Organizing an Application – Layering, Slicing, or Dicing?

stump cut to show wood grain

How did you choose the architecture for your last greenfield product?

Perhaps a better question is did you consciously choose the architecture of your last greenfield product?

When I tweeted an announcement of my previous post, “Accidental Architecture”, I received a couple of replies from Simon Brown:

While I tend to use layers in my designs, Simon’s observation is definitely on point. Purposely using a particular architectural style is a far different thing than using that style “just because”. Understanding the design considerations that drove a particular set of architectural choices can be extremely useful in making sure the design is worked within rather than around. This understanding is, of course, impossible, if there was no consideration involved.

Structure is fundamental to the architecture of an application, existing as both logical relationships between modules (typically classes) and the packaging of those modules into executable components. Packaging provides stronger constraint of relationships. It’s easier to break a convention that classes in namespace A doesn’t use those in namespace C except via classes in namespace B if they’re all in the same package. Packaged separately, constraints on the visibility of classes can provide an extra layer of enforcement. Packaging also affects deployment, dependency management, and other capabilities. For developers, the package structure of an application is probably the most visible aspect of the application’s architecture.

Various partitioning strategies exists. Many choose one that reflects a horizontally layered design, with one or more packages per layer. Some, such as Jimmy Bogard, prefer a single package strategy. Simon Brown, however, has been advocating a vertically sliced style that he calls “architecturally -evident”, where the packaging reflects a bounded context and the layering is internal. Johannes Brodwall is another prominent proponent of this partitioning strategy.

The all in one strategy is, in my opinion, a limited one. Because so many of the of the products I’ve worked on have evolved to include service interfaces (often as separate sites), I favor keeping the back-end separate from the front as a rule. While a single package application could be refactored to tease it apart when necessary, architectural refactoring can be a much more involved process than code refactoring. With only soft limits in both the horizontal and vertical dimensions, it’s likely that the overall design will become muddled as the application grows. Both the horizontal and the vertical partitioning strategies allow for greater control over component relationships.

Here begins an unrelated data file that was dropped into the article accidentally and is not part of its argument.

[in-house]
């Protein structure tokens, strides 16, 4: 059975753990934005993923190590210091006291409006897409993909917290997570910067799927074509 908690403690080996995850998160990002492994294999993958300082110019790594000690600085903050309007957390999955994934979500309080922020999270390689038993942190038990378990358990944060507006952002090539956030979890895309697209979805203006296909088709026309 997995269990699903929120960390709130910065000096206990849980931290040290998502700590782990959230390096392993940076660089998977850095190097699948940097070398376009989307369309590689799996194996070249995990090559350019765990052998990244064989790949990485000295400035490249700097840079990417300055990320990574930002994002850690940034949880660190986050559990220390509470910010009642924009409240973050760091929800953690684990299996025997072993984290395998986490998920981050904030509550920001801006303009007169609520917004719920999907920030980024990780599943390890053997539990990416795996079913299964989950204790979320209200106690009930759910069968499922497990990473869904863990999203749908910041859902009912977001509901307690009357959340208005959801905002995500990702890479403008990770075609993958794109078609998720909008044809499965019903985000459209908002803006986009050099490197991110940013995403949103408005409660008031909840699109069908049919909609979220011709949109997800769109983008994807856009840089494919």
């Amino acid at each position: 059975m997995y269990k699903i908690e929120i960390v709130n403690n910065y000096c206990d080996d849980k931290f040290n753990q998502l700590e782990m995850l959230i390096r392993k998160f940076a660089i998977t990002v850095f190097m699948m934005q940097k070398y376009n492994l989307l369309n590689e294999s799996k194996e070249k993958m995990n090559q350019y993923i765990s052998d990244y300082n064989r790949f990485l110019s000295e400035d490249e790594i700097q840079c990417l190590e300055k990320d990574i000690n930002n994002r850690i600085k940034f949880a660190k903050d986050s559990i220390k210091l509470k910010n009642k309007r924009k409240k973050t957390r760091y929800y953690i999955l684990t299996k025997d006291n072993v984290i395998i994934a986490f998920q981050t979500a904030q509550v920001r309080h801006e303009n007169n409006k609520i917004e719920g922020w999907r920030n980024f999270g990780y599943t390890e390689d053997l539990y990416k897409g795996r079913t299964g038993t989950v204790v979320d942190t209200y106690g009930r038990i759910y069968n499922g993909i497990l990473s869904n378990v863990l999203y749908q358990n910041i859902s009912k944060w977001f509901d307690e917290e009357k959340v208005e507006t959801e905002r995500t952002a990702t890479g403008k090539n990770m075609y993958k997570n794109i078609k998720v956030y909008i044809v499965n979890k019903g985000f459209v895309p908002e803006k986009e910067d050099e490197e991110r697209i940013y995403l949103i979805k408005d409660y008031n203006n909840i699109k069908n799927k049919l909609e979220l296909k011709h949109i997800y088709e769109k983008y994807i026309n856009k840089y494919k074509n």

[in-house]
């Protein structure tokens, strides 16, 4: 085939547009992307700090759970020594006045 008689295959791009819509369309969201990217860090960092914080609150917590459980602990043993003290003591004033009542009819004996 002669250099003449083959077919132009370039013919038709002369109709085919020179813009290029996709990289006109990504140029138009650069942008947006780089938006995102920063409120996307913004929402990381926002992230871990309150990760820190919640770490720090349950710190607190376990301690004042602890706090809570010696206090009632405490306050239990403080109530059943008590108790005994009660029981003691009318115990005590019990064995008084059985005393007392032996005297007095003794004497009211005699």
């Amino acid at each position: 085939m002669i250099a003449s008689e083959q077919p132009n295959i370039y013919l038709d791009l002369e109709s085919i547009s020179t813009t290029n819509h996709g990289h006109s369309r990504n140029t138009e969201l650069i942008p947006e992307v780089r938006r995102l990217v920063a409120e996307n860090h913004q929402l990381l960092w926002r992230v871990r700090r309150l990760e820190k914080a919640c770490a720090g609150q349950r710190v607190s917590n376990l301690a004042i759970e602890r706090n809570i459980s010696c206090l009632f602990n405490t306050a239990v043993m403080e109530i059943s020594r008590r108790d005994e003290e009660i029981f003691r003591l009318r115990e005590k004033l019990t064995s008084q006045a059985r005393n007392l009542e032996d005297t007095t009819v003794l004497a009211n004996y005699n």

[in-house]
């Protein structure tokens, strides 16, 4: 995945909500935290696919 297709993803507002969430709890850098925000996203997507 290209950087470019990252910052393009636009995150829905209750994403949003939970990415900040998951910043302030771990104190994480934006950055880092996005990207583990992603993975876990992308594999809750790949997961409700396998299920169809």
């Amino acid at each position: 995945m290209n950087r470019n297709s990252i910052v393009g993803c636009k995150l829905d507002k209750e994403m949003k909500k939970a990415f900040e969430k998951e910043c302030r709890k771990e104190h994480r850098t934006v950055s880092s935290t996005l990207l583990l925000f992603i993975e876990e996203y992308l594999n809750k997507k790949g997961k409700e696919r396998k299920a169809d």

Determining the optimal partitioning strategy will involve understanding what goals are most important and what scenarios are most likely. Horizontal partitions promote adherence to logical layering rules (e.g. the UI does not make use of data access except via the business layer) and can be used for tiered deployments where the front-end and back-end are on different machines. Horizontal layers are also useful for dynamically configuring dependencies (e.g. swappable persistence layers). Vertical partitions promote semantic cohesion by providing hard contextual boundaries. Vertical partitioning enables easier architectural refactoring from a monolithic structure to a distributed one built around microservices.

Another option would be to combine layering with slicing – dicing, if you will. This technique would allow you to combine the benefits of both approaches, albeit with greater complexity. There is also the danger of weakening the contextual cohesion when layering a vertical slice. The common caution (at least in the .Net world) of harming performance seems to be more an issue during coding and builds rather than at run time.

As with most architectural decisions, the answer to which partitioning scheme is best is “it depends”. Knowing what you want and the priority of those wants in relation to each other is vitally important. You won’t be able to answer “The Most Important Question” otherwise.


“Design By Committee” on Iasa Global Blog

Who's driving?

Can a team of experienced, empowered developers successfully design the architecture of a product? Sure.

Can a team of experienced, empowered developers successfully design the architecture of a product without a unified vision of how the architecture should be structured to accomplish its purpose? Probably not.

Can a team of experienced, empowered developers successfully design the architecture of a product while staying within the bounds of their role as developers? Absolutely not.

See the full post on the Iasa Global Blog (a re-post, originally published here).

“Bumper Sticker Philosophy” on Iasa Global Blog

Yeah!  Wait, what?

YAGNI: You Ain’t Gonna Need It.

Sound bites are great – short, sweet, clear, and simple. Just like real life, right?

Seductive simple certainty is what makes slogans so problematic. Uncertainty and ambiguity occur far more frequently in the real world. Context and nuance add complexity, but not all complexity can be avoided. In fact, removing essential complexity risks misapplication of otherwise valid principles.

See the full post on the Iasa Global Blog (a re-post, originally published here).

Accidental Architecture

Hillside Slum